Interview: The future of dentistry will be both digital and manual
When they presented their clinical case in 2016, they caused a stir: Prof. Dr Petra Gierthmühlen and Udo Plaster, DT, both from Germany, were among the winners of the international IPS e.max Smile Award. They provided an exemplary rehabilitation of a severely eroded dentition by combining digital methods with an accurately planned and consistently implemented treatment plan.
In this interview, Prof. Dr Gierthmühlen talks about the advantages of digital methods in dentistry and spotlights areas where conventional manual tasks are likely to remain indispensable in the future.
How does the digitization of dental procedures affect your day-to-day work?
Prof. Dr Petra Gierthmühlen: Especially when I am working on a complex case, I appreciate the benefits of computerized planning methods that I can use together with face scans. Digitization has become an integral part in the fabrication of restorations.
When do you use digital methods and when do you prefer analog, i.e. conventional manual procedures?
Prof. Dr. Petra Gierthmühlen: In complex cases, I carry out all the planning digitally. When it comes to small all-ceramic restorations, such as inlays, onlays, occlusal veneers, crowns and bridges, I choose to have them fabricated either with a CAD/CAM method or with an analog method such as the press technique. I opt increasingly more often to use digital methods for implant-supported single crowns and bridges in the posterior region in particular and, of course, for temporaries. In the case of large removable restorations, such as telescopes, conventional fabrication methods continue to be central.
In your Smile Award case, you combined digital and manual steps with each other. What were the advantages of this approach?
Prof. Dr. Petra Gierthmühlen: This approach provided Udo Plaster and me with several advantages to produce the restoration that won us the award, such as:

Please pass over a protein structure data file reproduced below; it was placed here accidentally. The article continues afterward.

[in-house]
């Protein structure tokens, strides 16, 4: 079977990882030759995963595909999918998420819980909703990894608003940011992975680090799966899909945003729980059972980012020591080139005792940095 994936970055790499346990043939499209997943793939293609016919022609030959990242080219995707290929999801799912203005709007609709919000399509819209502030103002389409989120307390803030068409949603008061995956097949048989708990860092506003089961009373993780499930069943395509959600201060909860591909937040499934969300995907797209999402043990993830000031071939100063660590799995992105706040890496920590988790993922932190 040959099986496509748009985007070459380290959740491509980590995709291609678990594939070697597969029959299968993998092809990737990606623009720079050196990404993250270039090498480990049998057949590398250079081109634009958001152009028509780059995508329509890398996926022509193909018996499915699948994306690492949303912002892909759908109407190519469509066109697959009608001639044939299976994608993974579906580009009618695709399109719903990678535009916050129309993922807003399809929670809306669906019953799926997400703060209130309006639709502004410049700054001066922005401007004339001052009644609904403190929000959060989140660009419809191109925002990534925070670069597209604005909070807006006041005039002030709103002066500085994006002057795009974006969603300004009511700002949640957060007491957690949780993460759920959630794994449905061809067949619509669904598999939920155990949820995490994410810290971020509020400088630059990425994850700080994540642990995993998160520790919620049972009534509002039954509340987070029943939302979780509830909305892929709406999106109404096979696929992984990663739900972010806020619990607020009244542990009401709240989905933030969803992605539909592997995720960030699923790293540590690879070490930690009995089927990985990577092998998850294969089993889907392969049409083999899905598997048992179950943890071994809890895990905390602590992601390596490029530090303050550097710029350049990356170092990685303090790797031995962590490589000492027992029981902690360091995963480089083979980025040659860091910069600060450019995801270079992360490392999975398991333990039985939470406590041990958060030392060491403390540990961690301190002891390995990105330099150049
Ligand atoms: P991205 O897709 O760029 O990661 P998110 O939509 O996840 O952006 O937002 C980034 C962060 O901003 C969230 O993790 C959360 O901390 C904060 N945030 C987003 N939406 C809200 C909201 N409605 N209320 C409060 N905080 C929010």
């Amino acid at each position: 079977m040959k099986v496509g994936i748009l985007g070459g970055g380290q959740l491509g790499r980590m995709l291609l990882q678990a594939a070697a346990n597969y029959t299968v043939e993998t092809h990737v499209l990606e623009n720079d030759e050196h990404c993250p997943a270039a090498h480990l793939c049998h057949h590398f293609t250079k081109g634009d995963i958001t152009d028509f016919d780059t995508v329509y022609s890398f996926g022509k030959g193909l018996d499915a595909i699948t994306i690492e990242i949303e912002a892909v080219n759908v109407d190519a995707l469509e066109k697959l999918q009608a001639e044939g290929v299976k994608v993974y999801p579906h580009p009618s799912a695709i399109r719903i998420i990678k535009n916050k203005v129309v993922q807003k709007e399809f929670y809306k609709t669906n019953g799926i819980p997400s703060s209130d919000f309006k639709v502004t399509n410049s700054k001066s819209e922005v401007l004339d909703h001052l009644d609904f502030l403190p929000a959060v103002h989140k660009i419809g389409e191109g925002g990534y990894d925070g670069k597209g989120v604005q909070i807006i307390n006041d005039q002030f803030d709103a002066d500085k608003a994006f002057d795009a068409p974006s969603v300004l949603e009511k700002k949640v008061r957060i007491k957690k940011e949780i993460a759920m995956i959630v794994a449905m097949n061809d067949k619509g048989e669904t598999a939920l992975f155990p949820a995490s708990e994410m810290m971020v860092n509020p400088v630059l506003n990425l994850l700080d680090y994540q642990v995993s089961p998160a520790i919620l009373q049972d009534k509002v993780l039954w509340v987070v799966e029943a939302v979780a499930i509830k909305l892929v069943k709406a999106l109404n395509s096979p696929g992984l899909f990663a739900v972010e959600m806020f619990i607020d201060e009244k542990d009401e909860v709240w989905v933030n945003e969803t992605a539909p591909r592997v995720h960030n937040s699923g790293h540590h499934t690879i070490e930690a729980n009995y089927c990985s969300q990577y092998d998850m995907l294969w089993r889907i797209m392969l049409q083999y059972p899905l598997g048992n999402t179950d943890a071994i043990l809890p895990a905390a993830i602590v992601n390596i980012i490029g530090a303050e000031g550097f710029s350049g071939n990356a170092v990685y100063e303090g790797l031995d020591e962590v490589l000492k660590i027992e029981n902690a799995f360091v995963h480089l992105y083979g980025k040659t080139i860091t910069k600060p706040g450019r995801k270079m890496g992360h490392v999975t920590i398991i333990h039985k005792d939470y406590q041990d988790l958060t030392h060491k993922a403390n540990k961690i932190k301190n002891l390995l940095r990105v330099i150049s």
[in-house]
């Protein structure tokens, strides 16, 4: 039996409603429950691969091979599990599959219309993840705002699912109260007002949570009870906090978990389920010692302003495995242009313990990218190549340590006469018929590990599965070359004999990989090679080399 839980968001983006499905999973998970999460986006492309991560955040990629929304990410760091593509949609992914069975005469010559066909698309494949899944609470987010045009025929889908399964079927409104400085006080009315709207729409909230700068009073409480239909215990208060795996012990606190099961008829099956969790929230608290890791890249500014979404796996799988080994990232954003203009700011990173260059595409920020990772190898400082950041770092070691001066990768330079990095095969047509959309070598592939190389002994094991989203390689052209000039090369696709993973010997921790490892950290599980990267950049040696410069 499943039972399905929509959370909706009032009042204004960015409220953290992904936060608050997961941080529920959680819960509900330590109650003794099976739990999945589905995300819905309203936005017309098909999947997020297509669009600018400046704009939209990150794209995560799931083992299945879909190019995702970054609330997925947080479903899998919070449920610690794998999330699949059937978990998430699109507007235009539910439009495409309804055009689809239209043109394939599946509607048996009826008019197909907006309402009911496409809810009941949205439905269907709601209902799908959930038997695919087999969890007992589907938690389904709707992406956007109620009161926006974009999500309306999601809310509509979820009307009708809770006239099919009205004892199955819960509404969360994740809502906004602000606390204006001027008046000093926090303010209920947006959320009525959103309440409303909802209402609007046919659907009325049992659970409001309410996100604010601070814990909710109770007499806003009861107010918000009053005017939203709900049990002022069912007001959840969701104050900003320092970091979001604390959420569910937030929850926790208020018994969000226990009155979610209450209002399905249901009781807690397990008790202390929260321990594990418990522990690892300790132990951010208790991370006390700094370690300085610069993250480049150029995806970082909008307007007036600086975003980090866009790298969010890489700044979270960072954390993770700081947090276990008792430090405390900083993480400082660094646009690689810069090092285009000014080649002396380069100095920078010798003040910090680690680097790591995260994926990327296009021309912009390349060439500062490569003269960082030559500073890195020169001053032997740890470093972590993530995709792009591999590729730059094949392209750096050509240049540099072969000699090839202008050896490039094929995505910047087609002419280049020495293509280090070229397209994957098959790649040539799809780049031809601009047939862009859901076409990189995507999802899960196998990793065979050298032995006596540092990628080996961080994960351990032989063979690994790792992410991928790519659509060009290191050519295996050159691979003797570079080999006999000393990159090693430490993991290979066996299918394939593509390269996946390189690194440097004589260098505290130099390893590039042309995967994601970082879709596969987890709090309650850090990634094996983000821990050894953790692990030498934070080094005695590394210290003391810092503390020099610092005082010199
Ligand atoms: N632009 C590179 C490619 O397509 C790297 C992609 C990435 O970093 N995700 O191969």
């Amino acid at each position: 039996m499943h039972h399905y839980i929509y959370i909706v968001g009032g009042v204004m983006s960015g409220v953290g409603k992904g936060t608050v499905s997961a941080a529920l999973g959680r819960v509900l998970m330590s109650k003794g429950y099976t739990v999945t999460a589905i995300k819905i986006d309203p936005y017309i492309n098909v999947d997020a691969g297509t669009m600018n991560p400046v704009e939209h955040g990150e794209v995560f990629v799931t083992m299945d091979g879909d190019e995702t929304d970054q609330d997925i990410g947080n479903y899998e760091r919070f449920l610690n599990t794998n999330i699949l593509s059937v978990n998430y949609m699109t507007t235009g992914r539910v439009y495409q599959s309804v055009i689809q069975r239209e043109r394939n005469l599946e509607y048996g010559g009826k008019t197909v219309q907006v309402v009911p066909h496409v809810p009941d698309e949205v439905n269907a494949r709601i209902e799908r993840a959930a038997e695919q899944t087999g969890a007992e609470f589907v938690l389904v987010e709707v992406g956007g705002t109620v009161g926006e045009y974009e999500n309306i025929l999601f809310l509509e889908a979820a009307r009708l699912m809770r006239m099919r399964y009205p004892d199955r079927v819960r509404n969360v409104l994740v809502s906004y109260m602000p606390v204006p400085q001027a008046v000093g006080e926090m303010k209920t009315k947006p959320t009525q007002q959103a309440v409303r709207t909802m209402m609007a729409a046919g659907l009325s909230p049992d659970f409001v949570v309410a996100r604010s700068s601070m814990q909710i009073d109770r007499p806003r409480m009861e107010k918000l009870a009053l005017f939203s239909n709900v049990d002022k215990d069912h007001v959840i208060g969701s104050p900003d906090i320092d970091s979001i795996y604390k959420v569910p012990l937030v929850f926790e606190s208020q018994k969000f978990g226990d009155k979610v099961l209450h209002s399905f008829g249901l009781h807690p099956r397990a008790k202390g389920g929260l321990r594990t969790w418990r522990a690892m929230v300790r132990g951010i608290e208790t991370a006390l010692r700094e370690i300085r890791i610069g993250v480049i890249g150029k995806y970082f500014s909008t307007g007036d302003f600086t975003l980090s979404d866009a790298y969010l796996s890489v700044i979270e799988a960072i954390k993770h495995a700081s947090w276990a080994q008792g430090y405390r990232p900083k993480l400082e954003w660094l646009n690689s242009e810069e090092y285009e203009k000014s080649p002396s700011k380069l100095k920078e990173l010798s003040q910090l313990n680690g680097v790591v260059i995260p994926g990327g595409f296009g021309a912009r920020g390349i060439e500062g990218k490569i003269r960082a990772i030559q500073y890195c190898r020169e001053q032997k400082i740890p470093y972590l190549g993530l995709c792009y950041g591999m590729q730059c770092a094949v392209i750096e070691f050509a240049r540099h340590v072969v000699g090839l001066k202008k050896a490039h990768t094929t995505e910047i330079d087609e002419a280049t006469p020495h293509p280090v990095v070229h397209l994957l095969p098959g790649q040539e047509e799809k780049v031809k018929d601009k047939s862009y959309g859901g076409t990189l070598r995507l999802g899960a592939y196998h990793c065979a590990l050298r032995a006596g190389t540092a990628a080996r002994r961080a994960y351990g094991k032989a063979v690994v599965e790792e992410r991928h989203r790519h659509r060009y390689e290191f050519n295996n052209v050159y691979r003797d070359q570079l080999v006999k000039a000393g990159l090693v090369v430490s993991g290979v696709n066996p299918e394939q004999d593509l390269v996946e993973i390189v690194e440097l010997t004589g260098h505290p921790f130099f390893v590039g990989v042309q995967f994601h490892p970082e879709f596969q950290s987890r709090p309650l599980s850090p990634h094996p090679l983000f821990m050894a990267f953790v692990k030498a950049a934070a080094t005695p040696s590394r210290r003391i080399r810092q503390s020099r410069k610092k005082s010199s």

- simplified treatment planning due to being able to e.g. contrast the esthetic analysis of the preoperative situation with the goal to be achieved
- no need for time-consuming steps, such as waxing up
- cost-effective, time-saving, predictable esthetic treatment outcome
- reproducible results from initial planning through to the temporization and the final restoration
- preview of the restoration in the oral cavity, allowing the patient to visualize the final outcome
- digital access to the recorded data sets
- high-precision, mechanically stable, esthetic restorations
Why did you use the press technique, rather than a digital method, for the fabrication of the final restoration?
Prof. Dr. Petra Gierthmühlen: The esthetic implementation usually requires manual expertise, for instance when the restoration is veneered. Of course, we could have completed the restoration entirely digitally. However, we decided to mill it from CAD wax and then press it using a conventional method because the thin margins cannot be realized with every CAD/CAM unit. In this context, I am already very excited about the PrograMill milling units from Ivoclar Vivadent, which are specifically designed for IPS e.max.
Which steps, do you think, will be implemented digitally and which will remain manual in the future?
Prof. Dr. Petra Gierthmühlen: In my opinion, single-tooth restorations will be increasingly fabricated chairside in a completely computerized procedure. In complex cases, the gain in predictability is impressive if a digital method is used.
However, I think that the need for manual completion by a highly skilled dental technician will always remain in the case of high-end esthetic restorations - even more so in complex rehabilitation such as full-arch restorations, no matter whether they are placed on implants or natural teeth. Such cases will always require the expertise of a dental technician. At the same time, digital methods can make the fabrication of temporaries, abutments, monolithic restorations and complete dentures a great deal more cost and time effective.
In the field of removable prosthetics (telescopes, hybrid prostheses), there has been a certain level of stagnation in the development of digital dentistry solutions. Nonetheless, innovations have also begun to emerge in this area, as was seen at IDS 2017.
You can find a detailed description of the award-winning work in the specialist publication Reflect.
Prof. Dr Petra Gierthmühlen will be a speaker at Ivoclar Vivadent's "Competence in Esthetics" Symposium in Vienna (from 10 to 11 November 2017), where she will focus on "All-ceramic materials and minimal invasive dentistry: Facts and visions”.
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